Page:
The BBC has announced it will make available all of its radio and broadcast archives for free (about 80 years worth). This effort is astounding not just in its magnitude but in its foresight.
Whereas commercial media companies keep their content hidden for decades in vaults, the BBC is setting theirs free. Even its name, the BBC Creative Archive, gives hope that this might be the start of a genuine creative commons movement.
Of course, as a public institution, the BBC is not burdened by the the usual commercial interests as other media companies. But that does not diminish this act in the least. Perhaps it is the only way to give such an idea the clout it needs to catch on with other media outlets.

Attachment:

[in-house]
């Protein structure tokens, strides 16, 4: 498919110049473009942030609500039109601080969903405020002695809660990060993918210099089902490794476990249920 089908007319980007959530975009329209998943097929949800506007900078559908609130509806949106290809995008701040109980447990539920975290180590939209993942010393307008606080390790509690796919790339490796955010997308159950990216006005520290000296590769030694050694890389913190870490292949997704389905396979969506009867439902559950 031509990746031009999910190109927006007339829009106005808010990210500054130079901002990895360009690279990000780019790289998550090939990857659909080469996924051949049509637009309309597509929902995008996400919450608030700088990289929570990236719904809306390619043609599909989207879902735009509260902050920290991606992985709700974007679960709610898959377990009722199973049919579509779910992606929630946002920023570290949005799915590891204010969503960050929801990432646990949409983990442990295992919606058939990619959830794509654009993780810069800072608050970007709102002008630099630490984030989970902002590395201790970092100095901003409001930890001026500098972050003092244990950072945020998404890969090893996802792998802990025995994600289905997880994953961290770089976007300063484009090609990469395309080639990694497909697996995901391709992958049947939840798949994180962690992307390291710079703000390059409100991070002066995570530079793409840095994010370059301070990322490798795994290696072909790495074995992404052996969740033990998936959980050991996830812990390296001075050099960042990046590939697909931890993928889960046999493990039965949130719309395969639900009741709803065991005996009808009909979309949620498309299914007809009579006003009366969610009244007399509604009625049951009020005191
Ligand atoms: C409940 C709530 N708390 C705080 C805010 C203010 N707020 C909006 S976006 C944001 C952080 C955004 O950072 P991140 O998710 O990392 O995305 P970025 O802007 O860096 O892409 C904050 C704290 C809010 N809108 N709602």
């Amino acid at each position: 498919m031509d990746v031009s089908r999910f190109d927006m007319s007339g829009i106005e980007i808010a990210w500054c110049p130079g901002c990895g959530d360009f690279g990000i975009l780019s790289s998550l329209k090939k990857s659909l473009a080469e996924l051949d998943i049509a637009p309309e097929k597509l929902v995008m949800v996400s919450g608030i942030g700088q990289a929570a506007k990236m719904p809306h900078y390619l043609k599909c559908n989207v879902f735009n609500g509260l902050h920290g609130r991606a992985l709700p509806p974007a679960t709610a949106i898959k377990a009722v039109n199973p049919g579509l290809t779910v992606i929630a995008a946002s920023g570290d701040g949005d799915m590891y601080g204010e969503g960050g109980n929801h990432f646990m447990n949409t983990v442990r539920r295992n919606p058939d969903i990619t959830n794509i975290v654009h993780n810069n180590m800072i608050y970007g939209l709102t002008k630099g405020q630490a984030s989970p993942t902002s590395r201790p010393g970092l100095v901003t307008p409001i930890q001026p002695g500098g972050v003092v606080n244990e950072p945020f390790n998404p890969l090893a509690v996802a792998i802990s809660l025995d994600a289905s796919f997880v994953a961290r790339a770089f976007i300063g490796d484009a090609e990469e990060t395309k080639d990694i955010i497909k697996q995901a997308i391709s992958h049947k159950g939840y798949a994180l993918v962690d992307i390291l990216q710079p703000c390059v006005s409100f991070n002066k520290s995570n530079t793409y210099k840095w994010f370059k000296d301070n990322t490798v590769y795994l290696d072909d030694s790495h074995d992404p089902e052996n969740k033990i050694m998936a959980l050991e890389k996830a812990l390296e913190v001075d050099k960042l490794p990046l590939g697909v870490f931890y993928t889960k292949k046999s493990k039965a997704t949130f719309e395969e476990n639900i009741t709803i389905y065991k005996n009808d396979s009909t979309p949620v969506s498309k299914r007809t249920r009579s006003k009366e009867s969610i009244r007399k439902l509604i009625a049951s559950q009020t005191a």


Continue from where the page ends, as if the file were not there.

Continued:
Greg Dyke, director general of the BBC, clearly believes content should be allowed to spread to anyone who wants it.
"In particular, it will be about how public money can be combined with new digital technologies to transform everyone’s lives.”We couldn’t agree more that the proposition is one of public good, which doesn’t always jive with corporations who pledge to keep a democracy informed.
Update: Already Rupert Murdoch’s BSkyB has proposed the BBC should be forced to sell their programs to reinvest into new content.
Wow, this is fantastic. What an amazing resources this will be. I heard a couple of years ago that the Chicago Tribune was paying prisoners and third-world workers to type in stories from its archives dating back 100-plus years but haven’t seen it yet. And it, of course, intended to sell access.